If I look at the Christian club at my daughters’ public elementary school, it’s minority white. We have about forty percent kids from Ethiopia and Eritrea, we have Chinese Americans, we have Korean Americans, we have Costa Rican Americans, we have immigrants from other parts of the world. In that group, the underrepresented demographic is white Americans.
If I look at the community group my husband and I host, it is also minority white. In our last meeting, we had sixteen members present and we represented eight different countries, four different continents, and I think we had a total of four white-Americans. So as I talk to my secular friends who believe deeply in racial diversity, the irony is that they think that pursuing racial diversity means walking away from Christianity—when, in fact, Christianity is the greatest movement for racial diversity in all of history.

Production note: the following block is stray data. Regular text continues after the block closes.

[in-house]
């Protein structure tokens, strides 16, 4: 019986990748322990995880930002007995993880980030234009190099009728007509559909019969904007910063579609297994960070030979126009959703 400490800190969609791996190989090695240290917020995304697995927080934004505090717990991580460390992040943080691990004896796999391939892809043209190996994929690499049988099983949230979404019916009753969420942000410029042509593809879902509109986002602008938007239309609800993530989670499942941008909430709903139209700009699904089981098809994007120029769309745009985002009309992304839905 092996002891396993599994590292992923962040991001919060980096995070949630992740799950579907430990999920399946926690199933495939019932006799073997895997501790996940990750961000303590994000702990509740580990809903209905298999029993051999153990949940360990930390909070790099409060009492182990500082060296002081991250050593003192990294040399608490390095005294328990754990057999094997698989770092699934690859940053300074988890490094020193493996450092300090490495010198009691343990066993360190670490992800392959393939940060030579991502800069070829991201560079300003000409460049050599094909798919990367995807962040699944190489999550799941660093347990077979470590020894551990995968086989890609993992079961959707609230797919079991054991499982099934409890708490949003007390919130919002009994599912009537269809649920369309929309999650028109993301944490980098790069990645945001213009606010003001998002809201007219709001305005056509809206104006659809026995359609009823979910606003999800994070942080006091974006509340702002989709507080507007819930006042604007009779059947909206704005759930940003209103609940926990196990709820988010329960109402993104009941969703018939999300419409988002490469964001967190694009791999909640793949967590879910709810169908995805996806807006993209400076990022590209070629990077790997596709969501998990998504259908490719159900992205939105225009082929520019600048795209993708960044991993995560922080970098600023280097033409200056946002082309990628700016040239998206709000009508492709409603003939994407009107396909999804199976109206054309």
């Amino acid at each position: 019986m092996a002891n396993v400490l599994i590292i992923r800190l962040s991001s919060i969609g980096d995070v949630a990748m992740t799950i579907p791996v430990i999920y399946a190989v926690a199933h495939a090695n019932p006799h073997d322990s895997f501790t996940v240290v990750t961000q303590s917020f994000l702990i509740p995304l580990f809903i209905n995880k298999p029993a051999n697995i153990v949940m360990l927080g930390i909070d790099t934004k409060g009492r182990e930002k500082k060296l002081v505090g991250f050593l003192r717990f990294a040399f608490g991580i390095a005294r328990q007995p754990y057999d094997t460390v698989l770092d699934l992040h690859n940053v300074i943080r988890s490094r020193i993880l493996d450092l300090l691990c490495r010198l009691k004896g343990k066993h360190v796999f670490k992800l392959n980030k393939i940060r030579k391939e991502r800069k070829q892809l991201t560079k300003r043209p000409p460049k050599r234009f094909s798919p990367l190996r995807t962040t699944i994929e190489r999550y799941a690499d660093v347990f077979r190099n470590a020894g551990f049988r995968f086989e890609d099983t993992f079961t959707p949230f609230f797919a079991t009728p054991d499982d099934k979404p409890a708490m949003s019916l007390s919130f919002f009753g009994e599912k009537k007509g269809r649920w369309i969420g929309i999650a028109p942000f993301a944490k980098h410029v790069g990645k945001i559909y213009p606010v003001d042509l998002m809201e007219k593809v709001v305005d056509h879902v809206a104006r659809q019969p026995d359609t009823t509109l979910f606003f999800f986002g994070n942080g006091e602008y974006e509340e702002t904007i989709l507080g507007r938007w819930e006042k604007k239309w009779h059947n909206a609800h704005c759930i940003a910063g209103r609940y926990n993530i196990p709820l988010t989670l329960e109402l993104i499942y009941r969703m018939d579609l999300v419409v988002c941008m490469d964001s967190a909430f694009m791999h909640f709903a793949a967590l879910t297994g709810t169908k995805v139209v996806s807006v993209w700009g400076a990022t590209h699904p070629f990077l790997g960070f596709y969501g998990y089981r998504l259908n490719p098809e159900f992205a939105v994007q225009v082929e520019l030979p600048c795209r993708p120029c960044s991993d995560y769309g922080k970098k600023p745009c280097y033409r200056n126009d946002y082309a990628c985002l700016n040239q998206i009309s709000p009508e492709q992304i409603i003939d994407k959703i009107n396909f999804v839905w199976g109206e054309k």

Rebecca McLaughlin holds a PhD in renaissance literature from Cambridge University and a theology degree from Oak Hill College in London. She is cofounder of Vocable Communications and former vice president of content at the Veritas Forum, where she spent almost a decade working with Christian academics at leading secular universities.
Why Teens Must Read the Bible for Themselves - Vimeo
Start on the Right Foot
Teenagers are often wondering if the Bible is relevant in their own lives. Oftentimes, teenagers that are asking that question begin on a footing that is not very confident in their understanding of Scripture. When you start from that place and you think, “I don’t really know if the Bible is relevant to me,” you’re already starting off on the wrong footing.
Let’s say as a student you showed up to an AP math class and your teacher said, “Your entire grade for the entire year is going to be based on this one test at the end of the year.” She gave you the book and said, “All of the problems are in this book. It will tell you how to work all of the problems. I’m here for you. I will help you, but you have to show up on the last day of school and take this test.”